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Ghost Canyon

Title - 'Sam's Town' (Island)
Artist - The Killers

Returning to their home town of Las Vegas must have re-energized The Killers. Recorded in the Palms Hotel recording studio, the new release Sam's Town showcases the band's growth with a stronger and more musically diverse sound while still retaining the commercial viability and energy of Hot Fuss. Brandon Flowers and The Killers have created an interesting and creative album that avoids the dreaded sophomore curse and positions them well for future growth.

The addictive opening track "Sam's Town" has the same punch rhythmically as "Somebody Told Me" but is less reliant on synths and more on electric guitar. The piano-based "Enterlude" showcases a softer sound with Brandon Flowers' voice fragile and emotional before it amps up and punches into the rocking first single "When You Were Young." Despite its title, the soaring "Bling(Confession of a King) has shades of the late 80's U2 musically but Flowers can't quite match Bono's vocal style. "For Reasons Unknown" is a low point, but the fun track "Read My Mind" delivers a synth-heavy up-tempo sound that is somewhat reminiscent of the early 80's Talking Heads.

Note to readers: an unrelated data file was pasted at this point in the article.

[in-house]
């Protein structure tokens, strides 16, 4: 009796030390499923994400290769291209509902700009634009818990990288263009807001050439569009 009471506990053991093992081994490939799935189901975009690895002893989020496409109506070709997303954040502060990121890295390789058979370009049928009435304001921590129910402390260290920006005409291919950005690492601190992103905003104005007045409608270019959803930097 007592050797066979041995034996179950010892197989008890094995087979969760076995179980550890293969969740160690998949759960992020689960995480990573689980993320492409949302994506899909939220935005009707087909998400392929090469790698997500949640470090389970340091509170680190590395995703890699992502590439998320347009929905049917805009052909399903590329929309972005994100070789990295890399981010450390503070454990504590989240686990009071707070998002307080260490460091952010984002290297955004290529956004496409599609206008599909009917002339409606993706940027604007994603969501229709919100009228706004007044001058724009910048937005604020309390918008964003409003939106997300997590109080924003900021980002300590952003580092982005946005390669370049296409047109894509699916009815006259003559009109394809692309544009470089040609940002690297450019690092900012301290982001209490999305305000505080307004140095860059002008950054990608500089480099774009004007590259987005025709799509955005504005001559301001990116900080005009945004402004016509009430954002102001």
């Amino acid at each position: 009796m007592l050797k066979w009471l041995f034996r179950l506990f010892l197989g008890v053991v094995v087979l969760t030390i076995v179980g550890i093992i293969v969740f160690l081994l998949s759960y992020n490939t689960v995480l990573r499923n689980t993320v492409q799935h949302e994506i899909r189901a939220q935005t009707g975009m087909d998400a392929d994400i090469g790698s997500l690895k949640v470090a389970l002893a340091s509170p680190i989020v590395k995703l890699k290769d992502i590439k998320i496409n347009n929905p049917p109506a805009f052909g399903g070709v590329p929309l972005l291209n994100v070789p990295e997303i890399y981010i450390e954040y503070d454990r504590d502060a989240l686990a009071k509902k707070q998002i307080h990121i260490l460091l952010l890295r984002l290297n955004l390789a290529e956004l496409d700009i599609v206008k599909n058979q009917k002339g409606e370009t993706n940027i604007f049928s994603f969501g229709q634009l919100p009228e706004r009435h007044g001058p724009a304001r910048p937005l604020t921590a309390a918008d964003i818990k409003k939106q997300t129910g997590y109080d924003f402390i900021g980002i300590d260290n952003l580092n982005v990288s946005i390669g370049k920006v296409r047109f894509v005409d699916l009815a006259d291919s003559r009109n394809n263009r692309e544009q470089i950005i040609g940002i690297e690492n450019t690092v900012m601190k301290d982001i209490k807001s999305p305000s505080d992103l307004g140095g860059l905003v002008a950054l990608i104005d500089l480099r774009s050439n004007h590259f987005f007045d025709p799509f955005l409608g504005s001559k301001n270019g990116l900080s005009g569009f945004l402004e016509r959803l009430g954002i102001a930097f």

Grounded by a solid bass line, "Uncle Jonny" makes for a great track that thankfully is not overly commercial. Flowers' takes his vocals down a notch for the excellent "Bones" decorated with some great trumpet and sax. The sound of Queen returns with the bombastic track "My List" and "This River Is Wild" is hook-filled and rocking enough to make this a solid second single. "Why Do I Keep Counting?" is much like "My List" in overall sound, but a solid melody keeps this from veering wildly off track. "Exitlude" is a nice touch that speaks to the fans, "We hope you enjoyed your stay ... it's good to have you with us, even if it was only a day."

Clocking in at just under 45 minutes long, Sam's Town is a slick-sounding album. Well produced by Flood and Alan Moulder, the average song length is 4 minutes. The album is vastly different in sound from Hot Fuss, which for me makes it that much better. It is less overtly commercial and instead showcases the growth of a more mature band moving forward musically. Flowers' voice is much rawer and emotional here, not buried under layers of modulation, and the band's sound is more vibrant and diverse. The band notes that this record was influenced by Springsteen, but this album does not have much of a Springsteen sound. What it is, however, is an album that will grow on you with every spin. Recommended.

www.IslandRecords.com





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